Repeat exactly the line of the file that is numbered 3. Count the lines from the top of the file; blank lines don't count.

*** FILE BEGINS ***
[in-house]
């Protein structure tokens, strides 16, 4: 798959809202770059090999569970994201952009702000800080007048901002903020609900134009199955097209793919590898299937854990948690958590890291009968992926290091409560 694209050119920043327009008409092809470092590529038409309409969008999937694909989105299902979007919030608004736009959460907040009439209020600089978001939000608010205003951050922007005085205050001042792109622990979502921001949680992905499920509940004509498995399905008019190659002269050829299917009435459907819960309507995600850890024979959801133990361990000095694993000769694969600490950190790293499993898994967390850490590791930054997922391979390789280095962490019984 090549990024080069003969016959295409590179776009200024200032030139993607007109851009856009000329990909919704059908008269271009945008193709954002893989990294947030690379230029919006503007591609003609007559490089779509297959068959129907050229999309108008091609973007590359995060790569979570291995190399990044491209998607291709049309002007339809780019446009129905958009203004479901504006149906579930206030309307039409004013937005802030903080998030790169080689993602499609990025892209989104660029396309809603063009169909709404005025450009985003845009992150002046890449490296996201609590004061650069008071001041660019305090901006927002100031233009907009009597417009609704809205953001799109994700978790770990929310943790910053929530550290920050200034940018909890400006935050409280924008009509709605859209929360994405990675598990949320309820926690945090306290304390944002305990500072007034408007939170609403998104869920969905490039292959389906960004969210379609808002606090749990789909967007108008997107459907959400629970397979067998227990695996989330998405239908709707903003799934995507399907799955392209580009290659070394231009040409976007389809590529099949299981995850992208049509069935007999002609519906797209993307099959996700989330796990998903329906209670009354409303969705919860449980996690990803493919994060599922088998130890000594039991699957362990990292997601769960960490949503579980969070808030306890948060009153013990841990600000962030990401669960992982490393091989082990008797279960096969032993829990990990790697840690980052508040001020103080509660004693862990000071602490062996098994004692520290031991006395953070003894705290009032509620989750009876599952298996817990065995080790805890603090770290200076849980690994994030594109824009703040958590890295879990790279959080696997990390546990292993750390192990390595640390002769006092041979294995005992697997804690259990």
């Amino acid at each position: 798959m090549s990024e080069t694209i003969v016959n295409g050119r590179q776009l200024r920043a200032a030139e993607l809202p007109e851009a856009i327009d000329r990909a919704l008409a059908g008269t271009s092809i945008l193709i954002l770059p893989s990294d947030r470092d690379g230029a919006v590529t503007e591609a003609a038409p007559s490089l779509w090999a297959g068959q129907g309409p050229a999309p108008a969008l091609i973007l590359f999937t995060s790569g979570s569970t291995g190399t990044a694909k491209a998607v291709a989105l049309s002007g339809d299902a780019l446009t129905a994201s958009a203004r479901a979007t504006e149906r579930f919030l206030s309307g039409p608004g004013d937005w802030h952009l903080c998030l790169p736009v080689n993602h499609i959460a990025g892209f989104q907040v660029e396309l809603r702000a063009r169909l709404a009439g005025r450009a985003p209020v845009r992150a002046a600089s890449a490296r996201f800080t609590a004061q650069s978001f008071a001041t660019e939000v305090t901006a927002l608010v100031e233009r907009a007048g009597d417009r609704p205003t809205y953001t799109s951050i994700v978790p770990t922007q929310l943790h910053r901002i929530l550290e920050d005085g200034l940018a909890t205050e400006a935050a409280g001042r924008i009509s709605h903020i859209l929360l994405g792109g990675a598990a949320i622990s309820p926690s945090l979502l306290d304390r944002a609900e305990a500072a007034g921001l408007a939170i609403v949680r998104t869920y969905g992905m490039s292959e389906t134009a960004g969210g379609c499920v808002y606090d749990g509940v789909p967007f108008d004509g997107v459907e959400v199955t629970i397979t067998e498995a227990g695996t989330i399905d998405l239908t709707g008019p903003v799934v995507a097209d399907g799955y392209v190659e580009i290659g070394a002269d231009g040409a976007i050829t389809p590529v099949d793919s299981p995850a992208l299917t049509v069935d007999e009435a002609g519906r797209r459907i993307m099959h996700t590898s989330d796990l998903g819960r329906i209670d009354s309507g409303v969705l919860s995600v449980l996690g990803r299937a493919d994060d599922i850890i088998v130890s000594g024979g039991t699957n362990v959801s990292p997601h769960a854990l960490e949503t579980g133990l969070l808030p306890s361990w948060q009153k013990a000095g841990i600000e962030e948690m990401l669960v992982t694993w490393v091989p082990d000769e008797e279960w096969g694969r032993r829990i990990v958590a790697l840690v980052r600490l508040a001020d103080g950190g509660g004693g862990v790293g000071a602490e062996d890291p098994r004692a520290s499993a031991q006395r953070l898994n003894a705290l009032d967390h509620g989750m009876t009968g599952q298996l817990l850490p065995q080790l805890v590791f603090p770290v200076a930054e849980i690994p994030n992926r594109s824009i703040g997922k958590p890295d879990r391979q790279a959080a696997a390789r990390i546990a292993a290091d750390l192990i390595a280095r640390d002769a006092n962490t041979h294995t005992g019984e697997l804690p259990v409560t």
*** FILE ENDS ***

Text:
């Amino acid at each position: 798959m090549s990024e080069t694209i003969v016959n295409g050119r590179q776009l200024r920043a200032a030139e993607l809202p007109e851009a856009i327009d000329r990909a919704l008409a059908g008269t271009s092809i945008l193709i954002l770059p893989s990294d947030r470092d690379g230029a919006v590529t503007e591609a003609a038409p007559s490089l779509w090999a297959g068959q129907g309409p050229a999309p108008a969008l091609i973007l590359f999937t995060s790569g979570s569970t291995g190399t990044a694909k491209a998607v291709a989105l049309s002007g339809d299902a780019l446009t129905a994201s958009a203004r479901a979007t504006e149906r579930f919030l206030s309307g039409p608004g004013d937005w802030h952009l903080c998030l790169p736009v080689n993602h499609i959460a990025g892209f989104q907040v660029e396309l809603r702000a063009r169909l709404a009439g005025r450009a985003p209020v845009r992150a002046a600089s890449a490296r996201f800080t609590a004061q650069s978001f008071a001041t660019e939000v305090t901006a927002l608010v100031e233009r907009a007048g009597d417009r609704p205003t809205y953001t799109s951050i994700v978790p770990t922007q929310l943790h910053r901002i929530l550290e920050d005085g200034l940018a909890t205050e400006a935050a409280g001042r924008i009509s709605h903020i859209l929360l994405g792109g990675a598990a949320i622990s309820p926690s945090l979502l306290d304390r944002a609900e305990a500072a007034g921001l408007a939170i609403v949680r998104t869920y969905g992905m490039s292959e389906t134009a960004g969210g379609c499920v808002y606090d749990g509940v789909p967007f108008d004509g997107v459907e959400v199955t629970i397979t067998e498995a227990g695996t989330i399905d998405l239908t709707g008019p903003v799934v995507a097209d399907g799955y392209v190659e580009i290659g070394a002269d231009g040409a976007i050829t389809p590529v099949d793919s299981p995850a992208l299917t049509v069935d007999e009435a002609g519906r797209r459907i993307m099959h996700t590898s989330d796990l998903g819960r329906i209670d009354s309507g409303v969705l919860s995600v449980l996690g990803r299937a493919d994060d599922i850890i088998v130890s000594g024979g039991t699957n362990v959801s990292p997601h769960a854990l960490e949503t579980g133990l969070l808030p306890s361990w948060q009153k013990a000095g841990i600000e962030e948690m990401l669960v992982t694993w490393v091989p082990d000769e008797e279960w096969g694969r032993r829990i990990v958590a790697l840690v980052r600490l508040a001020d103080g950190g509660g004693g862990v790293g000071a602490e062996d890291p098994r004692a520290s499993a031991q006395r953070l898994n003894a705290l009032d967390h509620g989750m009876t009968g599952q298996l817990l850490p065995q080790l805890v590791f603090p770290v200076a930054e849980i690994p994030n992926r594109s824009i703040g997922k958590p890295d879990r391979q790279a959080a696997a390789r990390i546990a292993a290091d750390l192990i390595a280095r640390d002769a006092n962490t041979h294995t005992g019984e697997l804690p259990v409560t």